Joyce also broadcast on and wrote scripts for the German Büro Concordia organisation, which ran several black propaganda stations, many of which pretended to broadcast illegally from within Britain. His role in writing the scripts increased over time, and German radio capitalized on his public persona. Initially an anonymous broadcaster, Joyce eventually revealed his real name to his listeners and he would occasionally be announced as, "William Joyce, otherwise known as Lord Haw-Haw". Urban legends soon circulated about Lord Haw-Haw, alleging that the broadcaster was well-informed about political and military events to the point of near-omniscience.Listening to Joyce's broadcasts was officially discouraged but was not illegal, and many Britons listened. There was a desire by civilian listeners to hear what the other side was saying, as information during wartime was strictly censored. At the height of his influence, in 1940, Joyce had an estimated six million regular and 18 million occasional listeners in the UK. The broadcasts always began with the announcer's words, "Germany calling, Germany calling, Germany calling". These broadcasts urged the British people to surrender and were well known for their jeering, sarcastic and menacing tone.
The Reich Security Main Office commissioned Joyce to give lectures at the University of Berlin for SS members in the winter of 1941–42 on the topic of "British fascism and acute questions concerning the British world empire".Joyce recorded his final broadcast on 30 April 1945, during the Battle of Berlin. Rambling and audibly drunk, he chided the UK for pursuing the war beyond mere containment of Germany and repeatedly warned of the "menace" of the Soviet Union. He signed off with a final defiant, "Heil Hitler and farewell". There are conflicting accounts as to whether this last programme was actually transmitted, although a recording was found in the Apen studios. The next day, Radio Hamburg was seized by British forces, and on 4 May Wynford Vaughan-Thomas used it to make a mock "Germany Calling" broadcast denouncing Joyce.Besides broadcasting, Joyce's duties included writing propaganda for distribution among British prisoners of war, whom he tried to recruit into the British Free Corps of the Waffen-SS. He wrote a book Twilight Over England promoted by the German Ministry of Propaganda, which unfavourably compared the evils of allegedly Jewish-dominated capitalist Britain with the alleged wonders of Nazi Germany. Adolf Hitler awarded Joyce the War Merit Cross (First and Second Class) for his broadcasts, although he never met Joyce.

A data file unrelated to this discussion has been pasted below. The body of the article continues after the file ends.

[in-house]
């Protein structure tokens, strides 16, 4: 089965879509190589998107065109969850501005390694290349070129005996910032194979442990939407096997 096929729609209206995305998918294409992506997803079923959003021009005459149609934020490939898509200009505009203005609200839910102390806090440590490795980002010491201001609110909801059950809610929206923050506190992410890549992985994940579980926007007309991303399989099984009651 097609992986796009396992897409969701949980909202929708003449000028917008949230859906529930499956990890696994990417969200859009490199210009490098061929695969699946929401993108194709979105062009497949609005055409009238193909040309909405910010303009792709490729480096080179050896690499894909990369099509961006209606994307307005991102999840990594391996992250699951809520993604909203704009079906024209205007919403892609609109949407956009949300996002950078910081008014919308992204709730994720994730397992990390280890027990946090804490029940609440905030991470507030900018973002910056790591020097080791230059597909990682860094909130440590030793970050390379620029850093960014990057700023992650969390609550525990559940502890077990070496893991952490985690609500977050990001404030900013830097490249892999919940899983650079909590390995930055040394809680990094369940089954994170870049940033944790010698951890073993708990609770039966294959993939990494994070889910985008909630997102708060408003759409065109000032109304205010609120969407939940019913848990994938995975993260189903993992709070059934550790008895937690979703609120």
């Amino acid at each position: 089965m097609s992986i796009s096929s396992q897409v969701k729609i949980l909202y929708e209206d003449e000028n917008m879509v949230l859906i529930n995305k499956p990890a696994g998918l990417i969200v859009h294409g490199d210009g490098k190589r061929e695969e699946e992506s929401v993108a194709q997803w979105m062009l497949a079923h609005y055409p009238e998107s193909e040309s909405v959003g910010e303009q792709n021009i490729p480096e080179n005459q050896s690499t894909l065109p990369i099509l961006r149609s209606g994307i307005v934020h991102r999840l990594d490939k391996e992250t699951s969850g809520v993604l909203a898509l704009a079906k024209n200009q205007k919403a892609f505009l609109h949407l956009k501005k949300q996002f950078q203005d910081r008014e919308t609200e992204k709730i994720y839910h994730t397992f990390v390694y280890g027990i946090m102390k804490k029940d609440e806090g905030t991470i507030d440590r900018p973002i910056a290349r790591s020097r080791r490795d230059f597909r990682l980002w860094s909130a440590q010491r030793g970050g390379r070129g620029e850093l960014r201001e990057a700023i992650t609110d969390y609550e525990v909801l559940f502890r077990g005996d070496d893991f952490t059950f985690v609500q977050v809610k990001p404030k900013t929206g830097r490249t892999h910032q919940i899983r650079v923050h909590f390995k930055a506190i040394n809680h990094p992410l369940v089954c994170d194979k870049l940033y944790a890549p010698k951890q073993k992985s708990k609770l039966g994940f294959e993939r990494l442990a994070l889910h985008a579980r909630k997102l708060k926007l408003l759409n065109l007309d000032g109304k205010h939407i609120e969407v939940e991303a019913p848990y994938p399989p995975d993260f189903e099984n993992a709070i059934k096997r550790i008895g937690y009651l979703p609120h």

On 28 May 1945, Joyce was captured by British forces at Flensburg, near the German border with Denmark, which was the last capital of the Third Reich. Spotting a disheveled figure while they were resting from gathering firewood, intelligence soldiers – including a Jewish German, Geoffrey Perry (born Horst Pinschewer), who had left Germany before the war – engaged him in conversation in French and English, eventually recognizing his voice. After they asked whether he was Joyce, he reached into his pocket (actually reaching for a false passport); believing he was armed, Geoffrey Perry shot him through the buttocks, resulting in four wounds.Two intelligence officers then drove Joyce to a border post and handed him over to British military police. He was then taken to London and tried at the Old Bailey on three counts of high treason:
"Not guilty" were the first words from Joyce's mouth in his trial, as noted by Rebecca West in her book The Meaning of Treason. The only evidence offered that he had begun broadcasting from Germany while his British passport was valid was the testimony of a London police inspector who had questioned him before the war while he was an active member of the British Union of Fascists and claimed to have recognised his voice on a propaganda broadcast in the early weeks of the war – Joyce had previous convictions for assault and riotous assembly in the 1930s.
Inquiries in the US, adduced in evidence at his trial, found that Joyce had never been a British subject, and it seemed that he would have to be acquitted based upon a lack of jurisdiction; he could not be convicted of betraying a country that was not his own. The trial judge, Mr. Justice Tucker, directed the jury to acquit Joyce of the first and second charges. However, the Attorney General, Sir Hartley Shawcross, successfully argued that Joyce's possession of a British passport, even though he had misstated his nationality to get it, entitled him until it expired to British diplomatic protection in Germany and therefore he owed allegiance to the King at the time he began working for the Germans.
The historian A. J. P. Taylor remarked in his book English History 1914–1945 that "Technically, Joyce was hanged for making a false statement when applying for a passport, the usual penalty for which is a small fine."